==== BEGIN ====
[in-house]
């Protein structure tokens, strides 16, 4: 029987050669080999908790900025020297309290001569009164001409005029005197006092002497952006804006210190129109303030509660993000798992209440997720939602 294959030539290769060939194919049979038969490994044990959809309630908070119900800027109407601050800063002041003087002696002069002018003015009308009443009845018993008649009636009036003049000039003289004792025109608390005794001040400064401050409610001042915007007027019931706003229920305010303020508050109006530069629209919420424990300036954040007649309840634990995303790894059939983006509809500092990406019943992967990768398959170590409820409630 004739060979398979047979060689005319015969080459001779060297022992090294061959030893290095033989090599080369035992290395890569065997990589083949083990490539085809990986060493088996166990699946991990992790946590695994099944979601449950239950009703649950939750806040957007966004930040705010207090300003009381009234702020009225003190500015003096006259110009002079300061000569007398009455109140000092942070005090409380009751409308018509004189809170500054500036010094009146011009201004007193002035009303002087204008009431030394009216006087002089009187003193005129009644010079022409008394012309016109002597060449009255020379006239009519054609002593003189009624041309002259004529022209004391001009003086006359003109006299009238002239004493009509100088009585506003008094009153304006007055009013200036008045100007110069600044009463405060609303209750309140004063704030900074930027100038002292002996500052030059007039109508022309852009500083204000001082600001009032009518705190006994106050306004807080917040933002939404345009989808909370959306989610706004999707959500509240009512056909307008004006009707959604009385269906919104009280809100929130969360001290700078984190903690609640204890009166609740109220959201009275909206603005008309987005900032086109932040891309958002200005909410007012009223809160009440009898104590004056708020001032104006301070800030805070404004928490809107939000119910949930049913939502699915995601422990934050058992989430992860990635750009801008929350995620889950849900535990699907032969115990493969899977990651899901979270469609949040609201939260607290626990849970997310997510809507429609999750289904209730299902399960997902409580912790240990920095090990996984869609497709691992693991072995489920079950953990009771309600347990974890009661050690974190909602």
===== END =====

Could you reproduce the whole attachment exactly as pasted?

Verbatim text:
[in-house]
């Protein structure tokens, strides 16, 4: 029987050669080999908790900025020297309290001569009164001409005029005197006092002497952006804006210190129109303030509660993000798992209440997720939602 294959030539290769060939194919049979038969490994044990959809309630908070119900800027109407601050800063002041003087002696002069002018003015009308009443009845018993008649009636009036003049000039003289004792025109608390005794001040400064401050409610001042915007007027019931706003229920305010303020508050109006530069629209919420424990300036954040007649309840634990995303790894059939983006509809500092990406019943992967990768398959170590409820409630 004739060979398979047979060689005319015969080459001779060297022992090294061959030893290095033989090599080369035992290395890569065997990589083949083990490539085809990986060493088996166990699946991990992790946590695994099944979601449950239950009703649950939750806040957007966004930040705010207090300003009381009234702020009225003190500015003096006259110009002079300061000569007398009455109140000092942070005090409380009751409308018509004189809170500054500036010094009146011009201004007193002035009303002087204008009431030394009216006087002089009187003193005129009644010079022409008394012309016109002597060449009255020379006239009519054609002593003189009624041309002259004529022209004391001009003086006359003109006299009238002239004493009509100088009585506003008094009153304006007055009013200036008045100007110069600044009463405060609303209750309140004063704030900074930027100038002292002996500052030059007039109508022309852009500083204000001082600001009032009518705190006994106050306004807080917040933002939404345009989808909370959306989610706004999707959500509240009512056909307008004006009707959604009385269906919104009280809100929130969360001290700078984190903690609640204890009166609740109220959201009275909206603005008309987005900032086109932040891309958002200005909410007012009223809160009440009898104590004056708020001032104006301070800030805070404004928490809107939000119910949930049913939502699915995601422990934050058992989430992860990635750009801008929350995620889950849900535990699907032969115990493969899977990651899901979270469609949040609201939260607290626990849970997310997510809507429609999750289904209730299902399960997902409580912790240990920095090990996984869609497709691992693991072995489920079950953990009771309600347990974890009661050690974190909602």